Furthermore, to add to such an abysmal public service record like the above, Patel was also roundly condemned for her 2017 ‘Israel’ trips, which were undertaken without the awareness – let alone the consent – of former Prime Minister Theresa May. At the time, Patel presided as the international development secretary. She was forced to resign after failing to disclose an unprecedented 14 unofficial meetings with Israeli ministers, including then Prime Minister Benjamin Netanyahu.

Patel is a person with a migratory background. Her Indian grandparents first travelled to Uganda, after which her parents emigrated to the UK in the 1960s. After setting up a chain of newsagents in London and the South East, Patel’s parents found financial success in their newly found home. [9]

However, after entering the realm of politics, in an ironic twist Patel has espoused particularly anti-immigrant views. One key example of her insensitive approach to migrants – and particularly asylum seekers – is that of a 38-year-old Sudanese man, identified only by the initials “AA”. AA had reportedly been sold into slavery and tortured while passing through Libya, and had subsequently taken a small boat from France to the UK on June 4 of last year. On August 12, he was sent back to France, where he was left homeless, and ordered to leave the country within a month.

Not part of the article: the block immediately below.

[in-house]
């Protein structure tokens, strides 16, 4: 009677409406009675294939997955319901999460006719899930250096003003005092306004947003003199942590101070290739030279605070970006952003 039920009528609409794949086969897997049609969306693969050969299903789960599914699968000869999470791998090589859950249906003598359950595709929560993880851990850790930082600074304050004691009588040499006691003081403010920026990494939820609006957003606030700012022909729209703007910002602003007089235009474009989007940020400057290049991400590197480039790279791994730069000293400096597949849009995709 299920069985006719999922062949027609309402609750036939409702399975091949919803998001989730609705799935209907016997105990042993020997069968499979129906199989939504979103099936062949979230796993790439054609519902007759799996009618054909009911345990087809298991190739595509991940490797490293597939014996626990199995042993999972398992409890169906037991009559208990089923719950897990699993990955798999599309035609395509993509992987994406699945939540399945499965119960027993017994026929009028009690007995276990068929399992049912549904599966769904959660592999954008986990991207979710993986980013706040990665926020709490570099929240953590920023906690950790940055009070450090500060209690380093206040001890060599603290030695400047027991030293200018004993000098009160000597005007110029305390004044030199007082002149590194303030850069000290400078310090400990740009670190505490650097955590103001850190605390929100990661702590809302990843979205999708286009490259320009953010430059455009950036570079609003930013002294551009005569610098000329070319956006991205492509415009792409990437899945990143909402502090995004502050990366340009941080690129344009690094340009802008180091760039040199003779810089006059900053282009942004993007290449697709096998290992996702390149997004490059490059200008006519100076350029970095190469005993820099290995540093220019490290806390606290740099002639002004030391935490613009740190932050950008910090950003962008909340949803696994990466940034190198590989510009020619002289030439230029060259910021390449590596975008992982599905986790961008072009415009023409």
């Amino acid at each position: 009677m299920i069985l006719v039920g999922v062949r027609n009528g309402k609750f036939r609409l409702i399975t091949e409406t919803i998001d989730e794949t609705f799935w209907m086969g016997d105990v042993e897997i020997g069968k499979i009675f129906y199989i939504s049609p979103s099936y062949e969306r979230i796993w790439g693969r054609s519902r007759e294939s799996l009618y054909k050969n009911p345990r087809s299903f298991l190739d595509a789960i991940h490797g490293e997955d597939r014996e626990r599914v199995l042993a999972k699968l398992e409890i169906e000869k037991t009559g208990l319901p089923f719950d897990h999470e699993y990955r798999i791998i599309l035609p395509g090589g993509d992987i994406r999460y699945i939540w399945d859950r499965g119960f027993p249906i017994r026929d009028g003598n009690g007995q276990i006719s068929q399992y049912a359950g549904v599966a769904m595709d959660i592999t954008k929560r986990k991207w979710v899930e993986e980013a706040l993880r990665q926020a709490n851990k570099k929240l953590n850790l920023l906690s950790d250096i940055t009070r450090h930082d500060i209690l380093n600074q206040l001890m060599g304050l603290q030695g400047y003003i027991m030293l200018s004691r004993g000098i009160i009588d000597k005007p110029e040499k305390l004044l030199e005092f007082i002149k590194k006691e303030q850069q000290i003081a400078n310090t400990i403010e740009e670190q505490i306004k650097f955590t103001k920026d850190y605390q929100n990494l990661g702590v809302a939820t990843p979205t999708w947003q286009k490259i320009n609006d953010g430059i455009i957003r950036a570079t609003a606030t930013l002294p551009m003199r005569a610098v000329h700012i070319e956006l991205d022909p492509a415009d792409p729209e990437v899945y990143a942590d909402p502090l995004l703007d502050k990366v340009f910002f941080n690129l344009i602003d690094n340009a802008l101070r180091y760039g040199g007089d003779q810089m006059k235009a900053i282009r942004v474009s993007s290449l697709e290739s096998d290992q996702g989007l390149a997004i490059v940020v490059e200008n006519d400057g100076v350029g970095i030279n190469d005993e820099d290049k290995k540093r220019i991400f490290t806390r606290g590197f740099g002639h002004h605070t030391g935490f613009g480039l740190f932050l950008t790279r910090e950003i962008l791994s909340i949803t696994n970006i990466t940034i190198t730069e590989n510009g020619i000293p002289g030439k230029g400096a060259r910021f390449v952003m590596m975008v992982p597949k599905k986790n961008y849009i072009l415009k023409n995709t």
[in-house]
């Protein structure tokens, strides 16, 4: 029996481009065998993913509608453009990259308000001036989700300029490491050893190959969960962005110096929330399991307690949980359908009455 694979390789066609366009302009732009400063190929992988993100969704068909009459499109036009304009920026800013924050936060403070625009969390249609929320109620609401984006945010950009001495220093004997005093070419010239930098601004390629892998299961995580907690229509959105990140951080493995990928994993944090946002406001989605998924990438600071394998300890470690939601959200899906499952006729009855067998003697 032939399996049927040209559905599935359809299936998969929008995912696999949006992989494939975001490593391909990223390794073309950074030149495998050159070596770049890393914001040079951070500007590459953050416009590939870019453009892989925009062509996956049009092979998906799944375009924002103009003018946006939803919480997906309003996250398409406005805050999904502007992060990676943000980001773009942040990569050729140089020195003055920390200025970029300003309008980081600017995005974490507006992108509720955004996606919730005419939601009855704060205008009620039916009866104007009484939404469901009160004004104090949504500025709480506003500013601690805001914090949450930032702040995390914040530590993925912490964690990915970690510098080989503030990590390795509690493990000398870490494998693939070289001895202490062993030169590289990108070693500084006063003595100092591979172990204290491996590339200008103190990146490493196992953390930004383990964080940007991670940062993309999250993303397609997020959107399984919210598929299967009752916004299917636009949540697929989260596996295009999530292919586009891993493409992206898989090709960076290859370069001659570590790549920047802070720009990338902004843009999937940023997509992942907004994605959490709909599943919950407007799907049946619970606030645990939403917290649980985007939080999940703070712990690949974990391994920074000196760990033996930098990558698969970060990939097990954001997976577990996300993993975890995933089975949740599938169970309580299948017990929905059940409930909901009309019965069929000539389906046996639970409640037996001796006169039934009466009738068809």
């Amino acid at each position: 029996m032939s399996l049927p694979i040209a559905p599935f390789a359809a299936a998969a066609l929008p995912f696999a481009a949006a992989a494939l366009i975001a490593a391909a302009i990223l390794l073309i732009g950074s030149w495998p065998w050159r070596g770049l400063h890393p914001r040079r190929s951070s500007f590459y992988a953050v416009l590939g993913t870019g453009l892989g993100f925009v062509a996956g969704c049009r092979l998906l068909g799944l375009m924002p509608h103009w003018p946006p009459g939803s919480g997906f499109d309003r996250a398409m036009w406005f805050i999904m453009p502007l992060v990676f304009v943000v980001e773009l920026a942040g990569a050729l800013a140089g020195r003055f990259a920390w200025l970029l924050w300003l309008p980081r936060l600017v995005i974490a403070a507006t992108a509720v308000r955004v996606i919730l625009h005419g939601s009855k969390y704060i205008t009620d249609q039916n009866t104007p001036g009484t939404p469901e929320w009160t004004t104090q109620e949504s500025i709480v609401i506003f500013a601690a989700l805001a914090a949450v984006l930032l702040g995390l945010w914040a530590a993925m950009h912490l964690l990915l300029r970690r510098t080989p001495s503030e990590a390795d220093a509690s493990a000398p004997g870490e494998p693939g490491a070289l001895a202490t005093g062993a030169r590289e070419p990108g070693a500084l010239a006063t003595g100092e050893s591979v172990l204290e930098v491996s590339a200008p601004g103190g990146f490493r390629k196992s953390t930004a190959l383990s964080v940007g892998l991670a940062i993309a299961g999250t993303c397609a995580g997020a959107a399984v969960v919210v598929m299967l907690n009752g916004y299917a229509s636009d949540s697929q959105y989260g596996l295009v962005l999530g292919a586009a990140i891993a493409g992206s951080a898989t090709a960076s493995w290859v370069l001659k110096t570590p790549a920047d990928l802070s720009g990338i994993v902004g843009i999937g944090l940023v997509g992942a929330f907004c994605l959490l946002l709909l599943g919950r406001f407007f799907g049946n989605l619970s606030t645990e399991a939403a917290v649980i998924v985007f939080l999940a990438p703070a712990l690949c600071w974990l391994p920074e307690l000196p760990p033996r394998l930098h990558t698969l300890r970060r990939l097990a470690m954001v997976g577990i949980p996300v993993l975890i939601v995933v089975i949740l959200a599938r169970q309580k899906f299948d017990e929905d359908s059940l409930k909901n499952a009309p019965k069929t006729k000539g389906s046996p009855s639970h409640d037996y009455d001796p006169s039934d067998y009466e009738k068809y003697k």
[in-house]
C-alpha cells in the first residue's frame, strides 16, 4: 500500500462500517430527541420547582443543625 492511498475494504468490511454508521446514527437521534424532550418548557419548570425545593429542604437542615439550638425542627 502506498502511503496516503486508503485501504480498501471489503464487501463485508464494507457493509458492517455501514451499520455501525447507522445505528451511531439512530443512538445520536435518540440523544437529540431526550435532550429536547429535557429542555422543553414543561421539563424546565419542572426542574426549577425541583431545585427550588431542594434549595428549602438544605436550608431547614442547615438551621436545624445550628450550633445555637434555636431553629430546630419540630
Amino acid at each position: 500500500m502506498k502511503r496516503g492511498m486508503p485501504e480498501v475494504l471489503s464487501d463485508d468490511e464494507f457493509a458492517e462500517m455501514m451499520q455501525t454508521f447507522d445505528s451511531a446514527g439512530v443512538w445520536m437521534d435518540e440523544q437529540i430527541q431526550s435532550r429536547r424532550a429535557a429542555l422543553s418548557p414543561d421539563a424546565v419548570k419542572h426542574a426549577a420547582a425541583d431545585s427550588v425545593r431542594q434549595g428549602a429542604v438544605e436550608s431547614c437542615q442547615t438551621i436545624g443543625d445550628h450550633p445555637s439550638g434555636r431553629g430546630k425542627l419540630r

A High Court ruling earlier in July ordered the Home Secretary to use her “best endeavours” to bring AA back to the UK. Tragically, expert reports that had been submitted to the High Court revealed that AA met 9 of the 11 indicators of trafficking. His body showed signs of scarring and other markers of torture as well. [10]

Maria Thomas, a solicitor of the firm Duncan Lewis, which represented AA, welcomed the judgment. She stated the following:

“It is highly likely that there are many other individuals in a similar situation who were unlawfully removed and now face destitution, homelessness and the risk of being returned to a country where they are at risk of serious harm or even death.” [10]

Such is the nature of British politics: the notorious Patel is still on the top rungs of government despite weathering numerous scandals.













About Shaheer Choudhury